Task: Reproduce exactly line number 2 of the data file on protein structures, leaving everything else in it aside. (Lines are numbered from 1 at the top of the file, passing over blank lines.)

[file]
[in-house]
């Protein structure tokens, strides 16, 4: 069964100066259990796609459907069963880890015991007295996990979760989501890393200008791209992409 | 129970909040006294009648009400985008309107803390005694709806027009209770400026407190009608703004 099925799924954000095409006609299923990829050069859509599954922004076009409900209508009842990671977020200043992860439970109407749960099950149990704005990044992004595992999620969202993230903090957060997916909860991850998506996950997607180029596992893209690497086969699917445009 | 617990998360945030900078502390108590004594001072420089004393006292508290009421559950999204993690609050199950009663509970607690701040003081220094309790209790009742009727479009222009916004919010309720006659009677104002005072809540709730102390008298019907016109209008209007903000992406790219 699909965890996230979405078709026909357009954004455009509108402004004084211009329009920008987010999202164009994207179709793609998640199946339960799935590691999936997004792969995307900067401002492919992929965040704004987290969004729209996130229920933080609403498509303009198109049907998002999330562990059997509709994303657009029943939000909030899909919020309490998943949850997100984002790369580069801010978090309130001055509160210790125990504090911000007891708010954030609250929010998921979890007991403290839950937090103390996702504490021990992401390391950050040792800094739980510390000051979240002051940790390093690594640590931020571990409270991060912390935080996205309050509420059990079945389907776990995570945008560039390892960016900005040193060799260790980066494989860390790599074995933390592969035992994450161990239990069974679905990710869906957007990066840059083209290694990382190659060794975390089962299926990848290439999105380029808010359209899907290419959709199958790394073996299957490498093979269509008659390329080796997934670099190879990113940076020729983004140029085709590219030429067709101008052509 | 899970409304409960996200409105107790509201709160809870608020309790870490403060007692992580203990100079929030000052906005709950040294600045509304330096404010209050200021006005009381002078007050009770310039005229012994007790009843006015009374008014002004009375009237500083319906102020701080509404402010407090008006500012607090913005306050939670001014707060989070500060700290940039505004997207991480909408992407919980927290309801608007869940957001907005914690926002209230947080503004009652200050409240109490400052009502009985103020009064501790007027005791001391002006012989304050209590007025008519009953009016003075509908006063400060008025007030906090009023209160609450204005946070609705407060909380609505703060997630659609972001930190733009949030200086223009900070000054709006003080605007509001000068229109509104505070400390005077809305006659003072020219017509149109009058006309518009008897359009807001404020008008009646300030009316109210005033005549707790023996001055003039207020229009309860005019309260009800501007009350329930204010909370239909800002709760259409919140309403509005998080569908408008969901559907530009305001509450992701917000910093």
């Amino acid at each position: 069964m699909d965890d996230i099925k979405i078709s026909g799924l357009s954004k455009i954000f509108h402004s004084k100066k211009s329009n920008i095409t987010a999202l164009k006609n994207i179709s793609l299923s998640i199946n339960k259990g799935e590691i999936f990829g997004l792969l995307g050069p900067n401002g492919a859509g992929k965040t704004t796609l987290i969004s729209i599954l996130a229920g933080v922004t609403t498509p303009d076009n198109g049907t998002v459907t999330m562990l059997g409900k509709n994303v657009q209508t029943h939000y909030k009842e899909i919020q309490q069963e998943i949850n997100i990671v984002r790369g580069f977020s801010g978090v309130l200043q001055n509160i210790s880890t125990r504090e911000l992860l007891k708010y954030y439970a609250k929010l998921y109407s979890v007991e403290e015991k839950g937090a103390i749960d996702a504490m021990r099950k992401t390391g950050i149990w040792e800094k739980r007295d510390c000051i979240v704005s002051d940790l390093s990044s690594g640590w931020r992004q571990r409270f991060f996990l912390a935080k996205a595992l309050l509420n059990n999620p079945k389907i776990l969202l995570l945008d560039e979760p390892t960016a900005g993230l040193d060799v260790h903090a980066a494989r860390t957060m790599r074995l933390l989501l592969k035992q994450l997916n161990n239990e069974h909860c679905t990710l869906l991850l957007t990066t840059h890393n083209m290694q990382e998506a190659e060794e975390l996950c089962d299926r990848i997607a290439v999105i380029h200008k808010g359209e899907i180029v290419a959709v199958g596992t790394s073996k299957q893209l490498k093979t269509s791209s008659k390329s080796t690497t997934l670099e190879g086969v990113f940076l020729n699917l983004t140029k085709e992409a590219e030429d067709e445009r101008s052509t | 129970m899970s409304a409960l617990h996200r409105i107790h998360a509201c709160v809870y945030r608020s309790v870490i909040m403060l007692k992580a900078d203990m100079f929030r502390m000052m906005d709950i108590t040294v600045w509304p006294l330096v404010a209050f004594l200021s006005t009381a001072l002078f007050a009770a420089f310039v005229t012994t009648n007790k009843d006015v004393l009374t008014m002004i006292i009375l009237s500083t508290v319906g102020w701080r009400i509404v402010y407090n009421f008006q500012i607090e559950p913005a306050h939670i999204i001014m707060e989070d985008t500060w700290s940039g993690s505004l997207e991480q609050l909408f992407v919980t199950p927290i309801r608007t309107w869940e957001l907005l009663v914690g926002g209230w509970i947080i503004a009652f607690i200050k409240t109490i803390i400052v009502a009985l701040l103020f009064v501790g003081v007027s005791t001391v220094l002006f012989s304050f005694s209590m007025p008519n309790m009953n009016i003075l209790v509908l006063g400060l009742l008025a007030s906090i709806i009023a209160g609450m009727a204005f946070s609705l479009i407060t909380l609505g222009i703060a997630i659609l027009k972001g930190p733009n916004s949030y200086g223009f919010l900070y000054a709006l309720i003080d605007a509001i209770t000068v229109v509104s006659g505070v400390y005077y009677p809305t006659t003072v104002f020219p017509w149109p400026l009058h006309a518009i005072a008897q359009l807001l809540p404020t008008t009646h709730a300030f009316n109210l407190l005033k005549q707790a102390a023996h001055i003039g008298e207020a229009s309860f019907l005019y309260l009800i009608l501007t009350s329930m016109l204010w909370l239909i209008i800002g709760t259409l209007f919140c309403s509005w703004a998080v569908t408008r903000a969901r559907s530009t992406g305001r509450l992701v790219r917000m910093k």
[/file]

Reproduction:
């Protein structure tokens, strides 16, 4: 069964100066259990796609459907069963880890015991007295996990979760989501890393200008791209992409 | 129970909040006294009648009400985008309107803390005694709806027009209770400026407190009608703004 099925799924954000095409006609299923990829050069859509599954922004076009409900209508009842990671977020200043992860439970109407749960099950149990704005990044992004595992999620969202993230903090957060997916909860991850998506996950997607180029596992893209690497086969699917445009 | 617990998360945030900078502390108590004594001072420089004393006292508290009421559950999204993690609050199950009663509970607690701040003081220094309790209790009742009727479009222009916004919010309720006659009677104002005072809540709730102390008298019907016109209008209007903000992406790219 699909965890996230979405078709026909357009954004455009509108402004004084211009329009920008987010999202164009994207179709793609998640199946339960799935590691999936997004792969995307900067401002492919992929965040704004987290969004729209996130229920933080609403498509303009198109049907998002999330562990059997509709994303657009029943939000909030899909919020309490998943949850997100984002790369580069801010978090309130001055509160210790125990504090911000007891708010954030609250929010998921979890007991403290839950937090103390996702504490021990992401390391950050040792800094739980510390000051979240002051940790390093690594640590931020571990409270991060912390935080996205309050509420059990079945389907776990995570945008560039390892960016900005040193060799260790980066494989860390790599074995933390592969035992994450161990239990069974679905990710869906957007990066840059083209290694990382190659060794975390089962299926990848290439999105380029808010359209899907290419959709199958790394073996299957490498093979269509008659390329080796997934670099190879990113940076020729983004140029085709590219030429067709101008052509 | 899970409304409960996200409105107790509201709160809870608020309790870490403060007692992580203990100079929030000052906005709950040294600045509304330096404010209050200021006005009381002078007050009770310039005229012994007790009843006015009374008014002004009375009237500083319906102020701080509404402010407090008006500012607090913005306050939670001014707060989070500060700290940039505004997207991480909408992407919980927290309801608007869940957001907005914690926002209230947080503004009652200050409240109490400052009502009985103020009064501790007027005791001391002006012989304050209590007025008519009953009016003075509908006063400060008025007030906090009023209160609450204005946070609705407060909380609505703060997630659609972001930190733009949030200086223009900070000054709006003080605007509001000068229109509104505070400390005077809305006659003072020219017509149109009058006309518009008897359009807001404020008008009646300030009316109210005033005549707790023996001055003039207020229009309860005019309260009800501007009350329930204010909370239909800002709760259409919140309403509005998080569908408008969901559907530009305001509450992701917000910093």